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By: Ahmed Isse Jama (Gade), Regional Education Inspector

Teaching – Practice, In Primary Schools

The lesson plan
A lesson plan is a written account of the preparation for a lesson. It shows in a summary form how the lesson is supposed to proceed. The format used should be such that will enable the user to find each step easily. A lesson plan usually includes the following aspects:

General information,
The topic/subtopic,
Objective (s)
Lesson introduction,
Lesson development:
a) Teacher activities
b) Pupil activities


Chalkboard plan


We shall consider each of the above aspects in a little more detail.

General information
The information at the top of the lesson includes the name of the teaching practice school, the class, its size, the subject, and the date and time the lesson will take place.

The objective or objectives state the value of the lesson to the learner. They state what mental and psychomotor skills, what knowledge and attitudes the learner is required to achieve. They may state what concept the learner will acquire, especially when referring to young children.

The objectives in the lesson plan are not to be confused with the more general and broad objectives of the particular subject.
Broad subject objectives will only be achieved through the more specific objective of the lesson plan.

In stating your lesson objectives – instructional objectives – the following points should be remembered:

A lesson can have more than one objective. Do not, however, aim at achieving too much.

The objective (s) must be stated in a way that shows what the desired change in the pupils’ behavior will be.
The objective (s) must be achievable within one lesson, unless specified for a double lesson.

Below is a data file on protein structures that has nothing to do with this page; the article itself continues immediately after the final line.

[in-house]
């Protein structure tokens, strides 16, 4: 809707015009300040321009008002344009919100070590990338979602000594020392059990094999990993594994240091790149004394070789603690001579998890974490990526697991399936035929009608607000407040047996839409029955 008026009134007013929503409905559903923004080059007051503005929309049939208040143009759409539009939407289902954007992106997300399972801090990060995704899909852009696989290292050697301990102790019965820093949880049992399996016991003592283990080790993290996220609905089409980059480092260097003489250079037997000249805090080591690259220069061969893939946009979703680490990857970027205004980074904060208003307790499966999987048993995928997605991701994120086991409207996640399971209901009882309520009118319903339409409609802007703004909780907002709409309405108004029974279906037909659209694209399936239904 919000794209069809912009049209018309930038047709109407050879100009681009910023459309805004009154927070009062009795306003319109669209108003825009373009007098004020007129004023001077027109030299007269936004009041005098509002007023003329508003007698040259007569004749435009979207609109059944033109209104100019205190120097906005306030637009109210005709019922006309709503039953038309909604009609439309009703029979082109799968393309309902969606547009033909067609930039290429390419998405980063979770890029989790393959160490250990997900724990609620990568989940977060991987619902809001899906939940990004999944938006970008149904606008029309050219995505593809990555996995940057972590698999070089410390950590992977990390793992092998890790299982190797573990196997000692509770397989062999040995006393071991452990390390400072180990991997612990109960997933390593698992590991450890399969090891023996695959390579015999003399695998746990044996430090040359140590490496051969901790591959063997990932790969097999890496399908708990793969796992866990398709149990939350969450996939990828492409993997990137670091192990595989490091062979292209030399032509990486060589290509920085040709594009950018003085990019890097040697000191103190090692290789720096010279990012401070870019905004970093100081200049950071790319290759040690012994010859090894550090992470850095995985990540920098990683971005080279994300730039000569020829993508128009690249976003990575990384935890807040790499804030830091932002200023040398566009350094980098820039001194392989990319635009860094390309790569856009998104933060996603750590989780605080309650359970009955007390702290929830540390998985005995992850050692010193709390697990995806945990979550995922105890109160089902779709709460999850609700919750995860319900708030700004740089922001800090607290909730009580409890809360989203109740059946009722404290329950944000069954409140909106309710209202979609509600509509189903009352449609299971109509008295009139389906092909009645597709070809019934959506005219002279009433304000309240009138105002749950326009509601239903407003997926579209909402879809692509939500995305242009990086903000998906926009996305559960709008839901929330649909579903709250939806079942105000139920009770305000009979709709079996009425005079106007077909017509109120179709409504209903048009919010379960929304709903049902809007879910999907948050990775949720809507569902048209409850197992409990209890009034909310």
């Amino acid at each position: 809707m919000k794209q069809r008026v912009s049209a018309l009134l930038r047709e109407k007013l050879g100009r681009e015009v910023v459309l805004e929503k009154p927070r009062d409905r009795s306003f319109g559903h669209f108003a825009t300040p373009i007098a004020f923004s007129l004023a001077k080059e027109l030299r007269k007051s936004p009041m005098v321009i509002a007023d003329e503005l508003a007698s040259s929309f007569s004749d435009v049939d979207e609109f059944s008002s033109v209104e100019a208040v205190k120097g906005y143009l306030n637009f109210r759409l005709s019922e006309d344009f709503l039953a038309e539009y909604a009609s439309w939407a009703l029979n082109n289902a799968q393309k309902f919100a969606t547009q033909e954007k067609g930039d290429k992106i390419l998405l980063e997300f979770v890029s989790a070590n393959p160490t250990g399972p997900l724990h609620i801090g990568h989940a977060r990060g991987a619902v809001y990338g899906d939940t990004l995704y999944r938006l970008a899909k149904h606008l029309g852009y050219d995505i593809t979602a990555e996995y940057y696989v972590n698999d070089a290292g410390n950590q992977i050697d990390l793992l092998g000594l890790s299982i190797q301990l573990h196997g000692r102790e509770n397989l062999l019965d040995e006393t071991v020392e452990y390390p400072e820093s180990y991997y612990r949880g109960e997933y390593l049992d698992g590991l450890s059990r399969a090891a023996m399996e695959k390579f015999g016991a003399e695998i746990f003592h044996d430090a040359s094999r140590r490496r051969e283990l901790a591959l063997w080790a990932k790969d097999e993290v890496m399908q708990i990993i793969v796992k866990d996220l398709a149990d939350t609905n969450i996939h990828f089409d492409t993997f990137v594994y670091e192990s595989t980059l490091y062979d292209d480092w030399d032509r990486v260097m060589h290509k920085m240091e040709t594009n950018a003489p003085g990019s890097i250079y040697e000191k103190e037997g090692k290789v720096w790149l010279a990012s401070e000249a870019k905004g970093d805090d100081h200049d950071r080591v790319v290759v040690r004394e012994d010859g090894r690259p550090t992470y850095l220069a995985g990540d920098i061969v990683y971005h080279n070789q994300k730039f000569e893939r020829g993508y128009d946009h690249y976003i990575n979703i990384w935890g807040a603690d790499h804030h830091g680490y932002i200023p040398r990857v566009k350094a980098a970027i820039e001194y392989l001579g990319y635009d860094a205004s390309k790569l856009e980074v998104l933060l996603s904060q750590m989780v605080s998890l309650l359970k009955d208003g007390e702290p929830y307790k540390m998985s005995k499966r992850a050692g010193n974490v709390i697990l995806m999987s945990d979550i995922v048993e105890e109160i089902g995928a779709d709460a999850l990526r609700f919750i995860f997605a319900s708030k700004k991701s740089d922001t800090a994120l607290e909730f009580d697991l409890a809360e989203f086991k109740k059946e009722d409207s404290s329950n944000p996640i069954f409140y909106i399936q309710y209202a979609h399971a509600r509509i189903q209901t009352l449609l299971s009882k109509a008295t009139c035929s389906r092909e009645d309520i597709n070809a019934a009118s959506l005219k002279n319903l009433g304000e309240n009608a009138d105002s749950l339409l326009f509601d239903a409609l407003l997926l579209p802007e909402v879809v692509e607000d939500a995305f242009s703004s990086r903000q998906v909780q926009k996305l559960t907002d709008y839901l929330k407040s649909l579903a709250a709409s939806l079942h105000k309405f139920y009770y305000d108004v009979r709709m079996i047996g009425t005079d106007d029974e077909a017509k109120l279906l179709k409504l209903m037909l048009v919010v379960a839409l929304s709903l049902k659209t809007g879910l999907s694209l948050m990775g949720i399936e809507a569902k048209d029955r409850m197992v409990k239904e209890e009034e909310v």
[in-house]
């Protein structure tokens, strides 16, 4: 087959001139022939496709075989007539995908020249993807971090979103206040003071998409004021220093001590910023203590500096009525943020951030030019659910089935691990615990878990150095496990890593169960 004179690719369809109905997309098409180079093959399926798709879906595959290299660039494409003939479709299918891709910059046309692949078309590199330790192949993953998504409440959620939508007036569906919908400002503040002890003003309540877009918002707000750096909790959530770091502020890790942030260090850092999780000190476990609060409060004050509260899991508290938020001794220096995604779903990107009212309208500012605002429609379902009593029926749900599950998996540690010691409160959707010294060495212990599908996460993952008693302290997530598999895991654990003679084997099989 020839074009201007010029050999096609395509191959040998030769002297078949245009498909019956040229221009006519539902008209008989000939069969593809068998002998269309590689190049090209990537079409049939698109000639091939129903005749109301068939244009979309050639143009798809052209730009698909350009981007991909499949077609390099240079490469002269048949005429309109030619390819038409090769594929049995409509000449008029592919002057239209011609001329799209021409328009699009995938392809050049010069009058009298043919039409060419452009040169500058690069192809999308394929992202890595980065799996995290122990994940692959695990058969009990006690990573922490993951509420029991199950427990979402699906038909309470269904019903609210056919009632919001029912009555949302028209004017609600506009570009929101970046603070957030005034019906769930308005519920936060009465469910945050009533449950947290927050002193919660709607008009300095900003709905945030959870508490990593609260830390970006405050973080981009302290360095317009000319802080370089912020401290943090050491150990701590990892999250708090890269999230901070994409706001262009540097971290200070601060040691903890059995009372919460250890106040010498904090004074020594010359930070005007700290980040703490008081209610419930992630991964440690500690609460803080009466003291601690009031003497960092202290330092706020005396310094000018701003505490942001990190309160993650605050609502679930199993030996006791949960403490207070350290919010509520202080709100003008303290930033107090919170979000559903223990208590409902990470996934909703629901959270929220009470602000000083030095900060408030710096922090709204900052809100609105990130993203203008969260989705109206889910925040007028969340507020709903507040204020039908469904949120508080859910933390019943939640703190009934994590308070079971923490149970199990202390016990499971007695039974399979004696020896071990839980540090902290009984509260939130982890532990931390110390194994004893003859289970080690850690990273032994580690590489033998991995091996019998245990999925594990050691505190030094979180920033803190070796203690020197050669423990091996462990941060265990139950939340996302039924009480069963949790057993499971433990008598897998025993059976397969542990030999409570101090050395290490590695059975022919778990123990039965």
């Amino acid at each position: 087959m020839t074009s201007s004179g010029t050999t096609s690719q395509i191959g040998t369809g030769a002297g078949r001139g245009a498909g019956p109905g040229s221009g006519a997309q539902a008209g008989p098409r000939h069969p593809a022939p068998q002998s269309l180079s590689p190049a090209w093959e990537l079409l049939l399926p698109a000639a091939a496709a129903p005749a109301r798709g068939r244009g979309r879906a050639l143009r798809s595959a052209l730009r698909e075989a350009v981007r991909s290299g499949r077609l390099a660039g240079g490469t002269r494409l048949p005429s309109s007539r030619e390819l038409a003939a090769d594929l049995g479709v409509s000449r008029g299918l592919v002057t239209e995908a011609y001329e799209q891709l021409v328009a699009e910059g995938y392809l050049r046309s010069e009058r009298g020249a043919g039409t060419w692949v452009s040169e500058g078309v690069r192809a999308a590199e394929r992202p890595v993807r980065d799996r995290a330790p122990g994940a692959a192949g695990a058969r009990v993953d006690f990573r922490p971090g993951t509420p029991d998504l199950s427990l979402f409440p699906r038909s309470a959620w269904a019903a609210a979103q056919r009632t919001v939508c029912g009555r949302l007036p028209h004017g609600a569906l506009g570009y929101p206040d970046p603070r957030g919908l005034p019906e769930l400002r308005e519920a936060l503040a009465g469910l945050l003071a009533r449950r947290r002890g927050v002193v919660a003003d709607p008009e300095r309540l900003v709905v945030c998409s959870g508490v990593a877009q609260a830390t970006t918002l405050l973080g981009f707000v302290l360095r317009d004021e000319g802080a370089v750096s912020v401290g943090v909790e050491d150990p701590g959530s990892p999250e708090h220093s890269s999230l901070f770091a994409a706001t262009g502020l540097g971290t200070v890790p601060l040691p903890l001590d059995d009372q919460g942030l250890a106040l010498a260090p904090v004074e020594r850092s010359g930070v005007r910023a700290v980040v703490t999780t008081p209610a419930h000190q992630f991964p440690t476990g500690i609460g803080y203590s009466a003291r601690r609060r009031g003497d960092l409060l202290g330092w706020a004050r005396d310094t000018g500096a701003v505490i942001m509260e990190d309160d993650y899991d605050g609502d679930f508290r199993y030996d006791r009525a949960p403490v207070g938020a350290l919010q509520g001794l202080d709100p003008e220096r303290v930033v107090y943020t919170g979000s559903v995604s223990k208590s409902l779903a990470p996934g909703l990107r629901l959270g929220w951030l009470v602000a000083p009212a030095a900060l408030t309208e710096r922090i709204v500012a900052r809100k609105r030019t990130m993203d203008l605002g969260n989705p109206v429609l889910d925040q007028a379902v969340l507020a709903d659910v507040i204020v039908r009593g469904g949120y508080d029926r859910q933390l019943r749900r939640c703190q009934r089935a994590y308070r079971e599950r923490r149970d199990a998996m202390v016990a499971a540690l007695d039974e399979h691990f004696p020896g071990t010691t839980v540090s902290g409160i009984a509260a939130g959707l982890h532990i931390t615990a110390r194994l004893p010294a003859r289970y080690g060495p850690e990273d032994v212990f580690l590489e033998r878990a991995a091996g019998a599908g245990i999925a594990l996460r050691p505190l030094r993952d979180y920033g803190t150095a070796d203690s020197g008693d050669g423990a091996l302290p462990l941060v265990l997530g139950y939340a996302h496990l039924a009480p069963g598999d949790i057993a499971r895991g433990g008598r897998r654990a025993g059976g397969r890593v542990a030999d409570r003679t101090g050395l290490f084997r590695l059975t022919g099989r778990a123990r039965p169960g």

The objective (s) must relate to what the pupils will learn rather than what the teacher will teach – objectives should be children – centered.

The change in the pupils’ behavior should be observable and measurable.

Let us examine each of the following instructional objectives and comment on them.

a) To introduce the area of a triangle

b) At the end of the lesson the pupils will understand the area of a triangle; and

c) At the end of the lesson the pupils should be able to calculate the area of a triangle.

The objective in (a) is teacher – centred not pupil – centred, whereas (b) is pupil – centred, but is not measurable – the word “understand” is too abstract to measure. On the other hand (c) is pupil – centred, is measurable and is achievable within a lesson.

A teacher who has just begun to learn how to write instructional objectives may find it useful to use the phrase “At the end of the lesson the pupils should…..? He may continue to use this phrase until it is clear in his mind how he must state his objectives.

Later he may stop using the phrase and just indicate the pupils’ behavior, for example by writing ‘the pupils should calculate…’

The following verbs are measurable and therefore should be used to express instructional objectives: list, identify, write (e.g. write sentences using certain words), recite, calculate, interpret, state and explain.

The following verbs and phrases are not measurable and therefore must be avoided when stating instructional objectives: know, understand, learn, improve, develop, familiarize themselves with, comprehend and increase their vocabulary.

A few examples of good instructional objectives are as follows:
At the end of the lesson the pupils should be able to:
Discover what happens when metals are heated
Calculate the area of a triangle
Wash white cotton articles
Read and answer the questions at the end of story ‘Mr. Farah’s family’
Draw the map of the school.

To be continued..

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